Moss’s trajectory aside, though, looking back on the two decades between the shows is sobering. Though it debuted in 1999 and wrapped up well before the 2008 primaries, The West Wing was hailed as foreshadowing the Obama era, with its rousing speeches, its idealistic tone and its depiction of a scandal-free Democratic administration staffed by smart, hardworking optimists. In 2017, The Handmaid’s Tale debuted just months into the Trump era, and was widely praised as an eerily prescient portrait of how rapists and religious fanatics could seize power. “I am tracking the death of democracy through my acting choices,” Whitford quips.
With the benefit of hindsight, it’s easy to see how prescient The West Wing was. At the time, though, Whitford worried about how the show would be received – especially after 9/11 happened two years into its run. “In the wake of that, I just thought why are we doing a television show about flirting, wisecracking Democrats? But it became a political statement, because the only upright Democrats we had for a while were fictional ones, which is really pathetic. It kind of energized the audience to see an alternative world.”
Last year, in the midst of the pandemic, The West Wing pulled off a pretty miraculous feat: reassembling the bulk of its ensemble cast for a reunion special. Whitford had no hesitation about returning. "The farther away we get from the show, the luckier we realize we were. That was a miracle that we got to be part of, and it was a crushing level of intimacy. It’s like a marriage. If you have to shoot 22 episodes a year for seven years, everything about you will be exposed.” The reunion was an emotionally intense experience, and a bittersweet one thanks to COVID-19. “We wanted to throw ourselves on each other, but we had to be so careful, and we were all so protective of Martin [Sheen].”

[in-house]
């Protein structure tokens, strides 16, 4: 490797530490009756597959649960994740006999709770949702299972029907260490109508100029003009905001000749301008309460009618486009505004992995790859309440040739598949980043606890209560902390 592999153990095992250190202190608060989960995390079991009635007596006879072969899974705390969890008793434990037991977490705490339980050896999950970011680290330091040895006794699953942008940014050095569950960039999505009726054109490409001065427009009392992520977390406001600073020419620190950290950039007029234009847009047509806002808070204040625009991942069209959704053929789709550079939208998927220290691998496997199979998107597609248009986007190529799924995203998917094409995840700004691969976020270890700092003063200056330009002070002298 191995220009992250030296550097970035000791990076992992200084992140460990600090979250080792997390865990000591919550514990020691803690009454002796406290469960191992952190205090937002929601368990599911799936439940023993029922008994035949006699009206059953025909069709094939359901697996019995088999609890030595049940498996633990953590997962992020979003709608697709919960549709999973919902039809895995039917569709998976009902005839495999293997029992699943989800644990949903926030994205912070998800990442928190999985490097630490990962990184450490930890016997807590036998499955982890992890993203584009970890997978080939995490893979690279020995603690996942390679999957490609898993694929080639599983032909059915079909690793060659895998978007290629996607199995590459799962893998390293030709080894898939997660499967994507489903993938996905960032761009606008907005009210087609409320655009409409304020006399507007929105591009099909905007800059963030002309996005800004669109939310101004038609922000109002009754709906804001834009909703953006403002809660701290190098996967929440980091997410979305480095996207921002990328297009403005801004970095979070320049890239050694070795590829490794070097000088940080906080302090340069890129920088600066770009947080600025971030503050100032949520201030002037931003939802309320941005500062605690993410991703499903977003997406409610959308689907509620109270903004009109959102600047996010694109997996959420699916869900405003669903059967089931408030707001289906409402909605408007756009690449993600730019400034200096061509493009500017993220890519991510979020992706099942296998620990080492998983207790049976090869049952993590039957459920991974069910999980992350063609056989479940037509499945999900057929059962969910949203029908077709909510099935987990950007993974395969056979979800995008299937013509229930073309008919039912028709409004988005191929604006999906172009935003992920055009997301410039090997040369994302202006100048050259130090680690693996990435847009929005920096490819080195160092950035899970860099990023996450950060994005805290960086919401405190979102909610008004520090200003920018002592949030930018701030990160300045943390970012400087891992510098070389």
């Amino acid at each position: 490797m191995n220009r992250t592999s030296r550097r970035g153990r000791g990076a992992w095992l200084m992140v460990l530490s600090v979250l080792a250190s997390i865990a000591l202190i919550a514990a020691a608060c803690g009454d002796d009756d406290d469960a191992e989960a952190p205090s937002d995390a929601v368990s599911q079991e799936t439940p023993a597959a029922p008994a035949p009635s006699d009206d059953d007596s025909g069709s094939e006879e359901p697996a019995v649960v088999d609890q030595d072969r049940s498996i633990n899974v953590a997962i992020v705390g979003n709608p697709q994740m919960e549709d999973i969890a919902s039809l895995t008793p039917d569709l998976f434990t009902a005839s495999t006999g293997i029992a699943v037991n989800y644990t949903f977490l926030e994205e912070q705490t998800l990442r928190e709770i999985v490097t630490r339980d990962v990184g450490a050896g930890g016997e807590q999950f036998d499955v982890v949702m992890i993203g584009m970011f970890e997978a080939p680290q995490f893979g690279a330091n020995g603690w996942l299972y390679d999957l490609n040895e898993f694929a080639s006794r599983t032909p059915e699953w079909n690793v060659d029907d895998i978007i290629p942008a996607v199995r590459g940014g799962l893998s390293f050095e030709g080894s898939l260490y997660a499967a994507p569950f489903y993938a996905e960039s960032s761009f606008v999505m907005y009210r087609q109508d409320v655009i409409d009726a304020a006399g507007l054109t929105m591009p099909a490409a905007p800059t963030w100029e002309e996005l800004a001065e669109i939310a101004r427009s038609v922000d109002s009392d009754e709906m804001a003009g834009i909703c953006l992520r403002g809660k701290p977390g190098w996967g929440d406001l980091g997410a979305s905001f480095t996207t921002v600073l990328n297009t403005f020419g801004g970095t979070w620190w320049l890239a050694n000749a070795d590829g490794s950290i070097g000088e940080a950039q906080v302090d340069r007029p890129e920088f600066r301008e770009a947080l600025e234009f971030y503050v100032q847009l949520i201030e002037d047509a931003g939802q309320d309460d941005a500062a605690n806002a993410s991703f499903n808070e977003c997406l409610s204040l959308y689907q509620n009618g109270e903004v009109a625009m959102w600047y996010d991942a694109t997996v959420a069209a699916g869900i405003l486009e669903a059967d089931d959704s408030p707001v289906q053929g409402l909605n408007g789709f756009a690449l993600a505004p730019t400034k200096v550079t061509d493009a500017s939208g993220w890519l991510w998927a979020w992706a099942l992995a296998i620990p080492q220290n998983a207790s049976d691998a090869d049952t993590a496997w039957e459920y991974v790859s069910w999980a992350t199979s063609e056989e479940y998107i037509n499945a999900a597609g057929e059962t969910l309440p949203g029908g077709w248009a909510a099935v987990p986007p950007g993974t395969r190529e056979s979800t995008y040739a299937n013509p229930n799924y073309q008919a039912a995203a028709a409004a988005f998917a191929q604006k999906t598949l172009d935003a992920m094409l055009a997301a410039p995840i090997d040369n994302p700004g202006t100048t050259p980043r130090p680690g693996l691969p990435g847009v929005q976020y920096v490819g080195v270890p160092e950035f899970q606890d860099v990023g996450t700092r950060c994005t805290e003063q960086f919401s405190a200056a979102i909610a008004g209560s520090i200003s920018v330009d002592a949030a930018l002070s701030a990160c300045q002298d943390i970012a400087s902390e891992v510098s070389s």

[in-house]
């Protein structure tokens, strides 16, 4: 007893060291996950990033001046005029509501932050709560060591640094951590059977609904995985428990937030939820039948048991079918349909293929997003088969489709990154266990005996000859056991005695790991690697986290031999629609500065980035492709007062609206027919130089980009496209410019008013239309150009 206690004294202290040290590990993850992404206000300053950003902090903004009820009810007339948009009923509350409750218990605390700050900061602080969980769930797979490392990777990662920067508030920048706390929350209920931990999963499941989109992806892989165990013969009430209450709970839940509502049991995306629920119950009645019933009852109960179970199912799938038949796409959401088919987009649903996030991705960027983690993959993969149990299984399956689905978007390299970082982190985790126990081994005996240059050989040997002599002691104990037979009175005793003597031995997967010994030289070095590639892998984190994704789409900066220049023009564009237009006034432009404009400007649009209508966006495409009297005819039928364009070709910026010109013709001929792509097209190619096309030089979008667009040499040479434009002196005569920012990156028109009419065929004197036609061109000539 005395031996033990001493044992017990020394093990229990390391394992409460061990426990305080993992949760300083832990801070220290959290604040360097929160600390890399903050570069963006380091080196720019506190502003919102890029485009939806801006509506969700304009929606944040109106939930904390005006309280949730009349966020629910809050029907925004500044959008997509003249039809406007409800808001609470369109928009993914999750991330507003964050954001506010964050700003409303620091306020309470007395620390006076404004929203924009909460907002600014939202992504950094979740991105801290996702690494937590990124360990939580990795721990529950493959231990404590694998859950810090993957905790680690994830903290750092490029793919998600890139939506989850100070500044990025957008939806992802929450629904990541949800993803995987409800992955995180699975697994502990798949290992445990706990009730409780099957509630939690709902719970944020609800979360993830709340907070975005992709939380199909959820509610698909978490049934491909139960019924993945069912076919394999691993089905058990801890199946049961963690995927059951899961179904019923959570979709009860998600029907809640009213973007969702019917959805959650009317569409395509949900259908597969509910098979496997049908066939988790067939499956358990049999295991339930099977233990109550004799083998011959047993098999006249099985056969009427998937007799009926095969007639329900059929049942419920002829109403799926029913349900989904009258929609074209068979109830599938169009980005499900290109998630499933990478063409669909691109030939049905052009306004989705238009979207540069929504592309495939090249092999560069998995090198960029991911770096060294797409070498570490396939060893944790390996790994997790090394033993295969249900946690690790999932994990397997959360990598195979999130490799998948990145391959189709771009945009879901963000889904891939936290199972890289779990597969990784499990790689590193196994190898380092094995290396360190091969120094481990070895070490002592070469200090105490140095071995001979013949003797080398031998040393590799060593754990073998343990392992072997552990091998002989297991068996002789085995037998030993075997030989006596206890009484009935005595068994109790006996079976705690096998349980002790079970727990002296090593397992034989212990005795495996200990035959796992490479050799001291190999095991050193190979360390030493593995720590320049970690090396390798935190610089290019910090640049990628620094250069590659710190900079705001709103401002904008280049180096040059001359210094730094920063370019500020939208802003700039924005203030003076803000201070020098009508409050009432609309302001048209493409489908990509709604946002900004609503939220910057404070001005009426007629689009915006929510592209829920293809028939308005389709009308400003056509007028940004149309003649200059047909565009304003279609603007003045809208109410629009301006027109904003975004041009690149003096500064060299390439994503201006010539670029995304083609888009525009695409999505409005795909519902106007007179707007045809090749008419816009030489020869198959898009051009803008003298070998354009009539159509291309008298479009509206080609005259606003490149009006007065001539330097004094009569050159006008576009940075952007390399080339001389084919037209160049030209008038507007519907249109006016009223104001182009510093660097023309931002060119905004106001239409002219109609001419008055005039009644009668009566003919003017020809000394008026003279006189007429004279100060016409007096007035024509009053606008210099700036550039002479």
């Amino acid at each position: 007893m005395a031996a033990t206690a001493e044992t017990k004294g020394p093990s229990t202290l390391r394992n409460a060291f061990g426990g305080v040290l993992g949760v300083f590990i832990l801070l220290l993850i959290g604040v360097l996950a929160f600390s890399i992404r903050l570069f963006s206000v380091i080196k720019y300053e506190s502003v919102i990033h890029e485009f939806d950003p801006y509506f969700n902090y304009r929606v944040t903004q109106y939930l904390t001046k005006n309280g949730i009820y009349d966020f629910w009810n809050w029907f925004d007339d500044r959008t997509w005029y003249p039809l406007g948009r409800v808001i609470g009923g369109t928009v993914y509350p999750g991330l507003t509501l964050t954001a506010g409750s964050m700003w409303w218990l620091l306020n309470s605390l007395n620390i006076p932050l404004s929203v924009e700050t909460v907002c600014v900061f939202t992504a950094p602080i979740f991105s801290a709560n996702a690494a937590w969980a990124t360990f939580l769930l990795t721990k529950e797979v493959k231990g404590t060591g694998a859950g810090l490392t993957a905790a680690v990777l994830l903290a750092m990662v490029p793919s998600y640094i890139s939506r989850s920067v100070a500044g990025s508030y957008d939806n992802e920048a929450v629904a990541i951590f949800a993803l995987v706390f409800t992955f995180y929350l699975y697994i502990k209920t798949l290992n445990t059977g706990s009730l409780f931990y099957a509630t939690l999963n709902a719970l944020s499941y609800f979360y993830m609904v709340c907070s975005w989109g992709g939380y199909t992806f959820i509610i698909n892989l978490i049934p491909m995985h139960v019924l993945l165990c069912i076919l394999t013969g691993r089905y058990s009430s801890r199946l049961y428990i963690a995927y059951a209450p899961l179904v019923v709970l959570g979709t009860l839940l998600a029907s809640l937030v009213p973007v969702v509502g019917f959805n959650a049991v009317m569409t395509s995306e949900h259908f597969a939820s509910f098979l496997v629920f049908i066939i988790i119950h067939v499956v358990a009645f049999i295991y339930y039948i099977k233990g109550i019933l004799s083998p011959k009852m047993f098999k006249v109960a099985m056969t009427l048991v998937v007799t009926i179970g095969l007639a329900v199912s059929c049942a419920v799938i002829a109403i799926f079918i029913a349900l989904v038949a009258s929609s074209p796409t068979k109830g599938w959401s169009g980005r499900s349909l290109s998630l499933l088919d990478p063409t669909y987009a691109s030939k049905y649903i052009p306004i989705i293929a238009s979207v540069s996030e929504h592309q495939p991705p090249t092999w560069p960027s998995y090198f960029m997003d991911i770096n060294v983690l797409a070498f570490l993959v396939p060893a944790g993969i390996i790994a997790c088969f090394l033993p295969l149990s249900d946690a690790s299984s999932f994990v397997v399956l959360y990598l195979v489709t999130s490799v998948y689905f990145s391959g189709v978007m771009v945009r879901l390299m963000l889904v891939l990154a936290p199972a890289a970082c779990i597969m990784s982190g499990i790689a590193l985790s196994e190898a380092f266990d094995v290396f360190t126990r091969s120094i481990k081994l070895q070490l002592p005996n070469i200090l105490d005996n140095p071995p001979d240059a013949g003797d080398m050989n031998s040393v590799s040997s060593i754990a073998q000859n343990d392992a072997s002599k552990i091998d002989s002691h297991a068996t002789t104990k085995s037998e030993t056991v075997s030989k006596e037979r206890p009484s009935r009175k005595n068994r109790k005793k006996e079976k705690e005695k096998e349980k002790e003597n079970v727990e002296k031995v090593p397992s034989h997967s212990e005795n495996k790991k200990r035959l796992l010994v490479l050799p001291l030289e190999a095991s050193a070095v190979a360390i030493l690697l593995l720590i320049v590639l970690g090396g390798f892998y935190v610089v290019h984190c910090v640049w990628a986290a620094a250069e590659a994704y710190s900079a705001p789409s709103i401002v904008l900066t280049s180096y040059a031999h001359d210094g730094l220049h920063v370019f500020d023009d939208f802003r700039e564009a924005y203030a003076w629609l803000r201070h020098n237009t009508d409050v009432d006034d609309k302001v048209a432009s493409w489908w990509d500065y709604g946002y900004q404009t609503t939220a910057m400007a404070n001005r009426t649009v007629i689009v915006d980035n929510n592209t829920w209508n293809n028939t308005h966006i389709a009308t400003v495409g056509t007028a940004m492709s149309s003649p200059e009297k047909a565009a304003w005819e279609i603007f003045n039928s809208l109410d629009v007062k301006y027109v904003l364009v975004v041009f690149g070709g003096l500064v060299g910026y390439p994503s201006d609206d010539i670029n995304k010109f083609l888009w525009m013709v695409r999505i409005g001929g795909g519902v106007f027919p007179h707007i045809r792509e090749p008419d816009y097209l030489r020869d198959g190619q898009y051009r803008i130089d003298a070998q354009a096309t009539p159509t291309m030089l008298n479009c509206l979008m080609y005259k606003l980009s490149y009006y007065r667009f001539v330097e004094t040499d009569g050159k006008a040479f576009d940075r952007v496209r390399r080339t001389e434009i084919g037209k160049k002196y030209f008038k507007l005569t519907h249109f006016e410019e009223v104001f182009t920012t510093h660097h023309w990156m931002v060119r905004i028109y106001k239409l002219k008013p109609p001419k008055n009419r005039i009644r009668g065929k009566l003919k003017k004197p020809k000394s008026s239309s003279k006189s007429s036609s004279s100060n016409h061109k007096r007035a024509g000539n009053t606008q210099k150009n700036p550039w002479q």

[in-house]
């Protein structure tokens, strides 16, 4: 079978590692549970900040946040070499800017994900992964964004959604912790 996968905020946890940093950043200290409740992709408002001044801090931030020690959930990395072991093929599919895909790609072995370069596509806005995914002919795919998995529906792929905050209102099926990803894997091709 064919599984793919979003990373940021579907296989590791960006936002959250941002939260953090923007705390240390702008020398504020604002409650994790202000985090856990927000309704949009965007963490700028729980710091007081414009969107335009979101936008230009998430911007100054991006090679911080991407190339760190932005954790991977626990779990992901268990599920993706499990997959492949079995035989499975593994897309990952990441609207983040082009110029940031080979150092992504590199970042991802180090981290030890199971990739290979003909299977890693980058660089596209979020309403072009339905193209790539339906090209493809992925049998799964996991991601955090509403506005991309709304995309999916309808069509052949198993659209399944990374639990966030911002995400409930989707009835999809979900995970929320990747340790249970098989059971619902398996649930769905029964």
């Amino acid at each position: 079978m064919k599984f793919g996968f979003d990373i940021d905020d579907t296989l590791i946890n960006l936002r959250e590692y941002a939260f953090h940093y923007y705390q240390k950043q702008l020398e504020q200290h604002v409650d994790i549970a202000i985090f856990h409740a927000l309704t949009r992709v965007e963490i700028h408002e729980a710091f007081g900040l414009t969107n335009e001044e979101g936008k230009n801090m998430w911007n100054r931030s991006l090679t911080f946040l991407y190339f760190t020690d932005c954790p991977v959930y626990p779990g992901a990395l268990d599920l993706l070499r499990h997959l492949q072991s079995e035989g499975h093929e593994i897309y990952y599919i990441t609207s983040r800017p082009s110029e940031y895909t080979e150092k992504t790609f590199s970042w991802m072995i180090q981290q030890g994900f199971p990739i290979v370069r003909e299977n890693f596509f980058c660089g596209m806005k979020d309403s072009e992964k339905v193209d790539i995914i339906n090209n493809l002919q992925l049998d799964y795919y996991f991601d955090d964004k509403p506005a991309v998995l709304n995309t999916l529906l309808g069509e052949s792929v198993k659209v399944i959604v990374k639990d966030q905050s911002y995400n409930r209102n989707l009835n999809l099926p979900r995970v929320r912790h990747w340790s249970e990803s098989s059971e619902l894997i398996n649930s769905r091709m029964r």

The feeling of it, Whitford says, was akin to sleeping with an ex. “You’re like, okay yeah this is familiar, this is good… is this a good idea?” Since the reunion did turn out to be a good idea – it was praised by critics and devoured by fans—would Whitford ever consider getting back together with that ex in a more permanent way? Now that every other classic show from the nineties is being revived in one form or another, rumors of a West Wing reboot are always floating. “I don’t think a conventional reboot is a good idea, although I do think a version of that show could have gone on and on and on. But it’s dangerous—I remember saying at the time, you have to get out before the banana gets brown.”
It’s when I bring up Get Out, another project that foreshadowed a political turning point, that the teacup comes out. Once I’ve composed myself (and taken a screen-grab of Whitford ominously stirring his teaspoon around in the cup), we delve into his memories of that shoot. Whitford had been desperate to work with Peele in any way, but was stunned by just how good the Get Out script was. “I call these forehead knockers, because it’s like, yeah, why has nobody pressed the subject of race through the horror genre in so long? Jordan talked about that in our first meeting, that’s why he’s obsessed with horror, because it’s about the things we can’t talk about.”